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Separation anxiety with dogs post covid

Back to work post Covid? Helping your pet cope with separation anxiety.

Separation related behaviour – often known as separation anxiety – is behaviour which only happens when the pet is separated from the owner usually because the pet is feeling distressed. Some behaviour will be easy to spot; such as telltale destructive behaviour, howling or barking or soiling. However, other signs may be less obvious such as pacing, whining etc. In fact, research suggests 80% of dogs will find it hard to cope when left alone but owners will never notice. In order to be sure we would suggest filming your dog when it is left home alone.

Back to work post Covid? Helping your pet cope with separation anxiety.

Separation related behaviour – often known as separation anxiety – is behaviour which only happens when the pet is separated from the owner usually because the pet is feeling distressed. Some behaviour will be easy to spot; such as telltale destructive behaviour, howling or barking or soiling. However, other signs may be less obvious such as pacing, whining etc. In fact, research suggests 80% of dogs will find it hard to cope when left alone but owners will never notice. In order to be sure we would suggest filming your dog when it is left home alone.

Common signs to look out for include:

  • Destructive behaviour – chewing or destroying furniture.
  • Vocalisation – howling or barking.
  • Soiling.
  • Trembling, whining or pacing.
  • Excessive salivating.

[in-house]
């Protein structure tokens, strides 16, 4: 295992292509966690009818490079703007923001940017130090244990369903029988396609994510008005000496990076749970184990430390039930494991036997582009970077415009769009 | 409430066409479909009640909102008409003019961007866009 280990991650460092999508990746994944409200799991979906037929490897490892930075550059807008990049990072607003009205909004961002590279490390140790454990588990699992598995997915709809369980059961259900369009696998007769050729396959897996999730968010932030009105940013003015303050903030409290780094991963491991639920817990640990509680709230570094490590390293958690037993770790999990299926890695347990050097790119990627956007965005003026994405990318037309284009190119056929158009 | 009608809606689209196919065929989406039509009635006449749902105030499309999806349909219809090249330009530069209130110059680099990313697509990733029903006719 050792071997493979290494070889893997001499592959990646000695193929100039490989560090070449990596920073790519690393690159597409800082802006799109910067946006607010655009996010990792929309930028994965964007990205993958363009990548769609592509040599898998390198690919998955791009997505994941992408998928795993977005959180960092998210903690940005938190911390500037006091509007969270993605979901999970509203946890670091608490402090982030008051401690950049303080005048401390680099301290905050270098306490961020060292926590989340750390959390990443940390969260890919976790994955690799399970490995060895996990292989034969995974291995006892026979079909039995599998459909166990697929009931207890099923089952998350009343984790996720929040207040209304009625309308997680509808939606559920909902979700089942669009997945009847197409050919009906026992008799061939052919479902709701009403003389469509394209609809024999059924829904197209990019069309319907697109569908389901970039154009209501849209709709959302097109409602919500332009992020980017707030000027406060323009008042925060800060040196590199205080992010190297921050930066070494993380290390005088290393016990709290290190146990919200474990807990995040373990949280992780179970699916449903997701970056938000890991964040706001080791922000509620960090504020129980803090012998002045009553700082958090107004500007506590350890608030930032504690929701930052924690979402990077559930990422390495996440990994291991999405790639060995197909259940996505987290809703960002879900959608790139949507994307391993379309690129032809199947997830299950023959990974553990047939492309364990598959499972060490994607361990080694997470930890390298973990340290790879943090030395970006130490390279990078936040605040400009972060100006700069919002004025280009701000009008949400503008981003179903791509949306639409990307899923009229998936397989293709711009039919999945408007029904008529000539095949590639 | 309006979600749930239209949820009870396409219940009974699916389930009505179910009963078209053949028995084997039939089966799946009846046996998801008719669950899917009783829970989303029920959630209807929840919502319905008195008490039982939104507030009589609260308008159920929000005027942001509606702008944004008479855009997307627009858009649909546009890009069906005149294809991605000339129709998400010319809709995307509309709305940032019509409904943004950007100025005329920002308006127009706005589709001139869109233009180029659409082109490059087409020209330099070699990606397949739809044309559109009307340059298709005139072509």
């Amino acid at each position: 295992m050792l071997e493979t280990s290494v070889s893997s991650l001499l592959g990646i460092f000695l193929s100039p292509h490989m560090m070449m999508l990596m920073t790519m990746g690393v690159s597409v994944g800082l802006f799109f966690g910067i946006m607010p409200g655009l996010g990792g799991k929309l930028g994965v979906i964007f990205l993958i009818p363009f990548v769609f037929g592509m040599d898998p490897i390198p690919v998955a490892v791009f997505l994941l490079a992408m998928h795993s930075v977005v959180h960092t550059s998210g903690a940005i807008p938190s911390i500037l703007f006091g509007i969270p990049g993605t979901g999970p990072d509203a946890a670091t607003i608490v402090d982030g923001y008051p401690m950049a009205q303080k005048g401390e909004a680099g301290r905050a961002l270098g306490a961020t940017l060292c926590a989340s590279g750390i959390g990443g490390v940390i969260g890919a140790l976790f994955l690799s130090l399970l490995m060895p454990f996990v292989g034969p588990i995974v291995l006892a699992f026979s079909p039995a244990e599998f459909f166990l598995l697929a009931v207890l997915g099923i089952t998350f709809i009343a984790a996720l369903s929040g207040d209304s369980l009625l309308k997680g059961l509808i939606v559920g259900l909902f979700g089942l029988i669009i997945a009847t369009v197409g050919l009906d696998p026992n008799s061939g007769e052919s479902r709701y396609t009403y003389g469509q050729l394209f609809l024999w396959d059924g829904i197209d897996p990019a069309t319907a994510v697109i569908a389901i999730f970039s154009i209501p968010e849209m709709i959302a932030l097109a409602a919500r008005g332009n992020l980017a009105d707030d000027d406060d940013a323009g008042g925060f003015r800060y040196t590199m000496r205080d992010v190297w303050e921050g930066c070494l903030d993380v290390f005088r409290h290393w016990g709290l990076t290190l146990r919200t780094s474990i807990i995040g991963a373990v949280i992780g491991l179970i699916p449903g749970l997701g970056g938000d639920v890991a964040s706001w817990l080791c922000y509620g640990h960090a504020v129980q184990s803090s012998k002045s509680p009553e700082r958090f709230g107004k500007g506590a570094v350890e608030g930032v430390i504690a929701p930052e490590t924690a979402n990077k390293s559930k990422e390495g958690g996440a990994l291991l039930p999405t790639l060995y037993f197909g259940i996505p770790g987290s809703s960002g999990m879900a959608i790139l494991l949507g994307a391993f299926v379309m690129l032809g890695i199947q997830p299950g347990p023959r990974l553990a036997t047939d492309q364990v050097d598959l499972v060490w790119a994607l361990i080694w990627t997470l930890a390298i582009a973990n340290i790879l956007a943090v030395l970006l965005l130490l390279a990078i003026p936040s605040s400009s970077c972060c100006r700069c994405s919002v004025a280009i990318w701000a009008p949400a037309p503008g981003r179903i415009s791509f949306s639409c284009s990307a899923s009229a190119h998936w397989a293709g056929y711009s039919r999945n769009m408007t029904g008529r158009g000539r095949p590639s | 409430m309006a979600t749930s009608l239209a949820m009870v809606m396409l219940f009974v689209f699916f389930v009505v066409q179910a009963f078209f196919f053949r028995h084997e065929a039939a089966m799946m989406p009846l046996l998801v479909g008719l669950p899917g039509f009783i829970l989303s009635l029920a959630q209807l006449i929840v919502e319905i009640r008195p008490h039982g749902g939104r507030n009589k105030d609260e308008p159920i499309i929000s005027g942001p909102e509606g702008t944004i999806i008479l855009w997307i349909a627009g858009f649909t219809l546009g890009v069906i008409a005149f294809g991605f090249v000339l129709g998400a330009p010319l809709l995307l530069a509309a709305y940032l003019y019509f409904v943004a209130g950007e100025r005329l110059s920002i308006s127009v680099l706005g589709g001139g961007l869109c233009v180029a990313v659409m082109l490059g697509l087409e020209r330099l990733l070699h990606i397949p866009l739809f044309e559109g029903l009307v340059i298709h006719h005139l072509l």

• Self mutilation – chewing or over grooming.
  • Vomiting.

Helping your dog cope with separation anxiety can be achieved in a number of ways:

Try taking your pet for a walk around 30mins before you intend to leave. This will allow them to exercise and go to the toilet. Ideally feed a small meal on your return -this combination will encourage your dog to relax whilst you are away.

Try to minimise disturbance from outside – close the curtains to muffle any sounds and reduce the likelihood of your pet being disturbed be someone passing the window. Leaving a radio on to disguise outside noises will also help reduce disturbance when your pet is home alone.

Leave a ‘special dog toy’ – this should be a toy that your pet only has whilst you are out of the house. Ideally make it a mentally stimulating toy such as a treat dispenser, a flavoured chew or a stuffed kong so that it keeps you dog entertained whilst you are away.

You should not punish you pet when you return if they have misbehaved – physically punishing or shouting at your pet will only make the anxiety worse as they will then worry about what will happen the next time you return home. Moreover, your pet will not associate your anger with their earlier, forgotten behaviour.

For dogs with severe anxiety you may need to consider engaging a dog sitter to keep them company whilst you are away from home.

There are a number of products which may help your dog cope with anxiety and make them feel more comfortable in the home. Adaptil Diffusers can be very useful – these provide a natural solution by diffusing dog appeasing pheromones throughout the room – the pheromone comforts and reassures you dog (or for cats use Feliway) reducing anxiety levels. Zylkene capsules are a novel, natural remedy for dogs or cats, which can be used on an ongoing basis. Alternatively, The Comfort Zone Calming Vest with Complete Comfort Compression Technology provides gentle pressure that mimics swaddling to help reduce stress and make your dog feel safer.

It is often difficult to recommend one approach over another and often only by trialling different methods will you find one that works for your animal. Sometimes a combination of factors will be needed to settle your pets separation anxiety. 

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